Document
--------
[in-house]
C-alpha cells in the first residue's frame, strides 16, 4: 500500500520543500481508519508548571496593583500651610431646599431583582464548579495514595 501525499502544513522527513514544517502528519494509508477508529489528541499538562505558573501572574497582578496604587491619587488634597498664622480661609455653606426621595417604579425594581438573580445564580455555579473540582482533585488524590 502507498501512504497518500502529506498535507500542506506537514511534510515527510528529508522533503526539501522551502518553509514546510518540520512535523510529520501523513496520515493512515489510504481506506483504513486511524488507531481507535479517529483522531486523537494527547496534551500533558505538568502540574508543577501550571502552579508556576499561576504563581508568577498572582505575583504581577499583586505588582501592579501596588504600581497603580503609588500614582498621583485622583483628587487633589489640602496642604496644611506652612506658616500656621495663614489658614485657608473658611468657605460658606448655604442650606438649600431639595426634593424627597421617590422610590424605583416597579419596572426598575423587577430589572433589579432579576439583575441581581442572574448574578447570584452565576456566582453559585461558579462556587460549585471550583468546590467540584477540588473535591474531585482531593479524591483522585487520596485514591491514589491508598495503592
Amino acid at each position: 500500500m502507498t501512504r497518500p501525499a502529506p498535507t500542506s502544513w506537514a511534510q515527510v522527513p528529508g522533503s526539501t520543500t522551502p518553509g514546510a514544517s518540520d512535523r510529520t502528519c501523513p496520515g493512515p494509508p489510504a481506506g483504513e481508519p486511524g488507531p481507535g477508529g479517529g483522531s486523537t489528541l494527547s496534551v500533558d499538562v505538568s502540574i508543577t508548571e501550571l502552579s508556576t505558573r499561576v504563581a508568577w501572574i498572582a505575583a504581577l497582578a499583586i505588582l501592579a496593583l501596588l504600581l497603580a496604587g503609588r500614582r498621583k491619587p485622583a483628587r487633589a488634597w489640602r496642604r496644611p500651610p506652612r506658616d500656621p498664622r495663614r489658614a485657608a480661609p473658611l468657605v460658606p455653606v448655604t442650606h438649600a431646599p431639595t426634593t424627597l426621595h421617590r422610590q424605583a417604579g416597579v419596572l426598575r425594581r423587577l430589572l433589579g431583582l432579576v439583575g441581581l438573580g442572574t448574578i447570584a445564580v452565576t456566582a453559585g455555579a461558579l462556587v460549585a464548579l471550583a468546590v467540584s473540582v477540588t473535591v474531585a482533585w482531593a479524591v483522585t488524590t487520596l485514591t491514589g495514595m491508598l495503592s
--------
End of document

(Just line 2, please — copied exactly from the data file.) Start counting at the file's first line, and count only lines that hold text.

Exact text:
C-alpha cells in the first residue's frame, strides 16, 4: 500500500520543500481508519508548571496593583500651610431646599431583582464548579495514595 501525499502544513522527513514544517502528519494509508477508529489528541499538562505558573501572574497582578496604587491619587488634597498664622480661609455653606426621595417604579425594581438573580445564580455555579473540582482533585488524590 502507498501512504497518500502529506498535507500542506506537514511534510515527510528529508522533503526539501522551502518553509514546510518540520512535523510529520501523513496520515493512515489510504481506506483504513486511524488507531481507535479517529483522531486523537494527547496534551500533558505538568502540574508543577501550571502552579508556576499561576504563581508568577498572582505575583504581577499583586505588582501592579501596588504600581497603580503609588500614582498621583485622583483628587487633589489640602496642604496644611506652612506658616500656621495663614489658614485657608473658611468657605460658606448655604442650606438649600431639595426634593424627597421617590422610590424605583416597579419596572426598575423587577430589572433589579432579576439583575441581581442572574448574578447570584452565576456566582453559585461558579462556587460549585471550583468546590467540584477540588473535591474531585482531593479524591483522585487520596485514591491514589491508598495503592